News in brief - 10 July 2014

July 10, 2014

Vice-chancellors’ pay
Goldsmiths gives students a say

A London university has become the first in the UK to allow a student to join the panel that decides its vice-chancellor’s pay. A student will now sit on the remuneration committee of Goldsmiths, University of London, which decides the pay level of the warden, currently Patrick Loughrey, and other senior staff. Universities’ salary-setting bodies have long been criticised for being secretive, with a report by the University and College Union in April revealing that only two institutions had been willing to disclose minutes from such meetings. The UCU said that Goldsmiths was the first UK institution to include a student representative on a remuneration committee. The student will be a full voting member of the committee, which also decides management pay increases and severance packages. Goldsmiths Students’ Union – which has been lobbying the college on the issue for several months – hailed the decision as a “landmark victory for the students’ union movement”.

Academics’ pensions
They’ll never have it so good

Young academics will be 30 per cent worse off in retirement than their older colleagues, a report has claimed. The study by the Intergenerational Foundation indicates that a decline in final-salary pensions and smaller pay increases mean that new entrants to the profession will be much poorer pensioners than peers retiring today. The analysis provided in Higher Education: A Tale of Two Payslips concludes that the problem is attributable to factors including rising life expectancy and the University Superannuation Scheme’s large deficit. The report’s author, Louis Goddard, said that for the profession to reflect the diversity of the UK in the future, “and not an anaemic caste of pay-to-play dilettantes, then those who benefitted most from the Golden Age, and who now sit in positions of academic and political authority, need to take action now”.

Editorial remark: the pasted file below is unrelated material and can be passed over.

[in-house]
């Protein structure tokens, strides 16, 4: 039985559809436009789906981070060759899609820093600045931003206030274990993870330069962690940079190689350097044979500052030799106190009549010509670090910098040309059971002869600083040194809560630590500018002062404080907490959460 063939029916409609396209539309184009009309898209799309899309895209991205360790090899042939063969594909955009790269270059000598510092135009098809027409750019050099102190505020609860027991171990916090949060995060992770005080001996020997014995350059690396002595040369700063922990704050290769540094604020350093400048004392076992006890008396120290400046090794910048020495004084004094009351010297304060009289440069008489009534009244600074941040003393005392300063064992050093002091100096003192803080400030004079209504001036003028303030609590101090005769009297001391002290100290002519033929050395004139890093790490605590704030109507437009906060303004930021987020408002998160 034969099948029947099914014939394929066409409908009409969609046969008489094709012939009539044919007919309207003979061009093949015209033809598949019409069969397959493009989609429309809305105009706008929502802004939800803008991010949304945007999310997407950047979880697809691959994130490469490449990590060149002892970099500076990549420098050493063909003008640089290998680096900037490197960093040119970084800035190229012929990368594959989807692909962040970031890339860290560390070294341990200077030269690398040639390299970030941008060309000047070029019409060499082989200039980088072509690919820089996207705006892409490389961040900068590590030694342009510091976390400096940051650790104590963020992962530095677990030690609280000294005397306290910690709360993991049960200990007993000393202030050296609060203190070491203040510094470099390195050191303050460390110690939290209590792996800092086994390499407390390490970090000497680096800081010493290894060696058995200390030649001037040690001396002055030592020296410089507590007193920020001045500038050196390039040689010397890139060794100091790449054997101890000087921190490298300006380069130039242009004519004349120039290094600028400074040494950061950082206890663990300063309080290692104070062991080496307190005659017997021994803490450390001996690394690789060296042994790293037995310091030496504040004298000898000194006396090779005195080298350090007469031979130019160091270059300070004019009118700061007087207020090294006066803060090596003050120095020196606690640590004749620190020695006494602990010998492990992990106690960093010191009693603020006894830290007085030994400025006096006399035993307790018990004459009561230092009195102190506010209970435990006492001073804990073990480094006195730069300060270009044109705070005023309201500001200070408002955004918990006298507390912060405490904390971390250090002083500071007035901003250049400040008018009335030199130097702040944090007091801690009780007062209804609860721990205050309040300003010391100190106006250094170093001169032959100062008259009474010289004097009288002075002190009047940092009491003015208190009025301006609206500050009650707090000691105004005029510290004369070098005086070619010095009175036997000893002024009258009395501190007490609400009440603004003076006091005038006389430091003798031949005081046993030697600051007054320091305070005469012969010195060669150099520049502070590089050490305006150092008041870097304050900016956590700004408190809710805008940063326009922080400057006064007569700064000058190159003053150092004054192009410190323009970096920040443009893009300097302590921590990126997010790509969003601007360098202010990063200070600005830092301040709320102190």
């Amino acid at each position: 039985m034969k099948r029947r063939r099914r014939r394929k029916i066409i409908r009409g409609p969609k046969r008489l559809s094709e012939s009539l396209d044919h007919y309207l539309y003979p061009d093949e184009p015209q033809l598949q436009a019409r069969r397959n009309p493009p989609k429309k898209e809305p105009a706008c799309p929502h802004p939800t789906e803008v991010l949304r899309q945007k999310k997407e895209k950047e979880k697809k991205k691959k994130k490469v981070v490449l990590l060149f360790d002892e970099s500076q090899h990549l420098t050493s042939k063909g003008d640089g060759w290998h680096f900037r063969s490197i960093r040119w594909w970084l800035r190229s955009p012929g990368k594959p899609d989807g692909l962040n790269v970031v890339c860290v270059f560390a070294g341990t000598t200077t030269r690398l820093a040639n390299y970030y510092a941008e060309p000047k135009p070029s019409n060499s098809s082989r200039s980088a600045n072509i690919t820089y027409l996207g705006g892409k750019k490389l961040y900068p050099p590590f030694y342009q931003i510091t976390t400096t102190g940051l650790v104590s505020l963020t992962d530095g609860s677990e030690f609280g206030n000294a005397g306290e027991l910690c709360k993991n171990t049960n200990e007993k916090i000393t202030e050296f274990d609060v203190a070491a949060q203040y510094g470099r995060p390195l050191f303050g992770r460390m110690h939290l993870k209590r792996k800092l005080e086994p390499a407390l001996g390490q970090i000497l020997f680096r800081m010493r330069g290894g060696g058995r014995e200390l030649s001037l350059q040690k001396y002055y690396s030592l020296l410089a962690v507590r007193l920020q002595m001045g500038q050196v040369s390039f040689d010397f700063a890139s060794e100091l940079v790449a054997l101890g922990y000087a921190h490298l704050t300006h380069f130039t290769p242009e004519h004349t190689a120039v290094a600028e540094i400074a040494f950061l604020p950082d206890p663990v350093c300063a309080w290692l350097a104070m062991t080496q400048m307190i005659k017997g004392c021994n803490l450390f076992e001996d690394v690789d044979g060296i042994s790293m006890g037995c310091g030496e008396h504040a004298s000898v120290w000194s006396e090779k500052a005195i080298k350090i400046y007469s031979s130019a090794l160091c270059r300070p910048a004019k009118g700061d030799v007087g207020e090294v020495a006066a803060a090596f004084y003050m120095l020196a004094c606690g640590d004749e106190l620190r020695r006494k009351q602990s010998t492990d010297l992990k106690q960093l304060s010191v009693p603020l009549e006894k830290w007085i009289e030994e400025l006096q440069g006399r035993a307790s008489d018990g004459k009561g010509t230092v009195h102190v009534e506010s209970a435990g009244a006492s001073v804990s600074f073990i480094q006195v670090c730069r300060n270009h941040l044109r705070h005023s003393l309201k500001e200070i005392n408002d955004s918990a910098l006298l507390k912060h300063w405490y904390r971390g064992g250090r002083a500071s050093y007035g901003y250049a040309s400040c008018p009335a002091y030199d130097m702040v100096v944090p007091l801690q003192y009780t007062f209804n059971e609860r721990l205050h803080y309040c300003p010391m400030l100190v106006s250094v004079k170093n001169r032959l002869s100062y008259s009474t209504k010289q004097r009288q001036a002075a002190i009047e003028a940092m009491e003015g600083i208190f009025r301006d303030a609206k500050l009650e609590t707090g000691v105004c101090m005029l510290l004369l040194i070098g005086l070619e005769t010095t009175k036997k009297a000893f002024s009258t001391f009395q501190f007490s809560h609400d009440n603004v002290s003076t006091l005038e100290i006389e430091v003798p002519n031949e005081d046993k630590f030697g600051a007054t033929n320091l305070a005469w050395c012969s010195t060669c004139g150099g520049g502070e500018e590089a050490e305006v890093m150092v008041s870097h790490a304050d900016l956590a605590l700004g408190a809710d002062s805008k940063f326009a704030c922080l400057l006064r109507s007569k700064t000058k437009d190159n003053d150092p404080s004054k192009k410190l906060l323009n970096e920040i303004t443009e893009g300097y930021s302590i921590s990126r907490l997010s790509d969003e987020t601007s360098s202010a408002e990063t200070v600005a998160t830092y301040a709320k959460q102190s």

Oxford University Press
New markets fuel success story

Oxford University Press says that a 10.9 per cent increase in turnover from emerging markets has helped to drive growth in the organisation. Publishing its annual report for 2013-14 last week, OUP said that revenues from emerging markets now accounted for 41 per cent of total turnover. It said that its Asia Education division, which is responsible for China, India, Malaysia, Singapore and Pakistan, saw double-digit growth, partly driven by expansion in higher education in India. Digital sales for the company grew by 7.5 per cent to £144 million, representing 20 per cent of total sales. Overall OUP – a department of the University of Oxford, which receives a percentage of its surpluses every year – recorded a total turnover of £759 million. It produced a surplus of £114 million, an increase of 3.9 per cent on the previous year.

Work environment
Send them your wish list

What kind of management structure and work environment best suits academics and researchers? An Anglo-German research group is conducting a worldwide study – funded by the Leverhulme Trust – looking at how scholars are managed with the aim of identifying the optimal work environment. The investigators, who have created a 10-minute questionnaire that they hope will be completed by researchers and academics from around the world, say they are keen to hear from UK academics. The survey can be accessed at http://designingthescientificwork? Its findings will be made available next year on the same website.

Follow Times Higher Education on Twitter

Last week’s coverage of two major reports on the National Student Survey, which revealed that there had been a large increase since 2005 in the proportion of students giving the same answer to every question, got our Twitter followers going. “Hilarious: students are breaking the NSS by agreeing with the questions” was the response from @ProfDaveAndress, while @lizarmstrong2 questioned whether the findings suggested that there was “survey fatigue” creeping in on campus. Meanwhile, commenting on fears expressed in the reports that ever-higher scores could “undermine the credibility” of the survey, @tomhenri said: “How can you undermine the credibility of the NSS when it never has had any credibility?”

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